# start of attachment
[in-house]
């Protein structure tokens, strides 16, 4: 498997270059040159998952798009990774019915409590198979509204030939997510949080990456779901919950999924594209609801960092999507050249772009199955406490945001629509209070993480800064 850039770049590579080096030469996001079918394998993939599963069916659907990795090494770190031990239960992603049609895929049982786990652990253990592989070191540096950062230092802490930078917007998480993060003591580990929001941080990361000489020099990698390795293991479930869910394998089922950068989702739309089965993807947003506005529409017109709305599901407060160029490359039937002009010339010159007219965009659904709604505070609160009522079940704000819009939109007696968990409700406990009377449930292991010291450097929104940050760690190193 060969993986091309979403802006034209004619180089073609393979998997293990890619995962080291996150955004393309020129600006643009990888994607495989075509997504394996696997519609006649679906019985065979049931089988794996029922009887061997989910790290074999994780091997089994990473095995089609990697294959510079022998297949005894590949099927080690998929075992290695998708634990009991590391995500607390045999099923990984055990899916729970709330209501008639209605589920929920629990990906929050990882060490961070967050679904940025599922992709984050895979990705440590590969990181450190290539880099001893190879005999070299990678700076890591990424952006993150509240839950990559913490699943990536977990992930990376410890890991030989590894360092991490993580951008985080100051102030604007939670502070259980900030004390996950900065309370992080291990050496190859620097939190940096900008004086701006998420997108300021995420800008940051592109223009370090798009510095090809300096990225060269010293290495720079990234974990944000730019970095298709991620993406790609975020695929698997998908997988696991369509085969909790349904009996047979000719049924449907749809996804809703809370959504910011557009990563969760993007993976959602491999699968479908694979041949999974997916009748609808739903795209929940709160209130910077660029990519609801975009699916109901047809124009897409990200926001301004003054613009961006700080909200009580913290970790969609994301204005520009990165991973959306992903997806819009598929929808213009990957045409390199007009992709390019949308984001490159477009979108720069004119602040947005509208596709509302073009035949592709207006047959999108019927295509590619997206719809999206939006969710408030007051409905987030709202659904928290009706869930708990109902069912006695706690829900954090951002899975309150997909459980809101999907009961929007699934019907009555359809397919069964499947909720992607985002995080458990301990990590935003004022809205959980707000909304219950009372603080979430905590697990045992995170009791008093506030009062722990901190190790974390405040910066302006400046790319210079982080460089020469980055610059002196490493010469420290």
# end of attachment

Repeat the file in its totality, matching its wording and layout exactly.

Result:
[in-house]
């Protein structure tokens, strides 16, 4: 498997270059040159998952798009990774019915409590198979509204030939997510949080990456779901919950999924594209609801960092999507050249772009199955406490945001629509209070993480800064 850039770049590579080096030469996001079918394998993939599963069916659907990795090494770190031990239960992603049609895929049982786990652990253990592989070191540096950062230092802490930078917007998480993060003591580990929001941080990361000489020099990698390795293991479930869910394998089922950068989702739309089965993807947003506005529409017109709305599901407060160029490359039937002009010339010159007219965009659904709604505070609160009522079940704000819009939109007696968990409700406990009377449930292991010291450097929104940050760690190193 060969993986091309979403802006034209004619180089073609393979998997293990890619995962080291996150955004393309020129600006643009990888994607495989075509997504394996696997519609006649679906019985065979049931089988794996029922009887061997989910790290074999994780091997089994990473095995089609990697294959510079022998297949005894590949099927080690998929075992290695998708634990009991590391995500607390045999099923990984055990899916729970709330209501008639209605589920929920629990990906929050990882060490961070967050679904940025599922992709984050895979990705440590590969990181450190290539880099001893190879005999070299990678700076890591990424952006993150509240839950990559913490699943990536977990992930990376410890890991030989590894360092991490993580951008985080100051102030604007939670502070259980900030004390996950900065309370992080291990050496190859620097939190940096900008004086701006998420997108300021995420800008940051592109223009370090798009510095090809300096990225060269010293290495720079990234974990944000730019970095298709991620993406790609975020695929698997998908997988696991369509085969909790349904009996047979000719049924449907749809996804809703809370959504910011557009990563969760993007993976959602491999699968479908694979041949999974997916009748609808739903795209929940709160209130910077660029990519609801975009699916109901047809124009897409990200926001301004003054613009961006700080909200009580913290970790969609994301204005520009990165991973959306992903997806819009598929929808213009990957045409390199007009992709390019949308984001490159477009979108720069004119602040947005509208596709509302073009035949592709207006047959999108019927295509590619997206719809999206939006969710408030007051409905987030709202659904928290009706869930708990109902069912006695706690829900954090951002899975309150997909459980809101999907009961929007699934019907009555359809397919069964499947909720992607985002995080458990301990990590935003004022809205959980707000909304219950009372603080979430905590697990045992995170009791008093506030009062722990901190190790974390405040910066302006400046790319210079982080460089020469980055610059002196490493010469420290």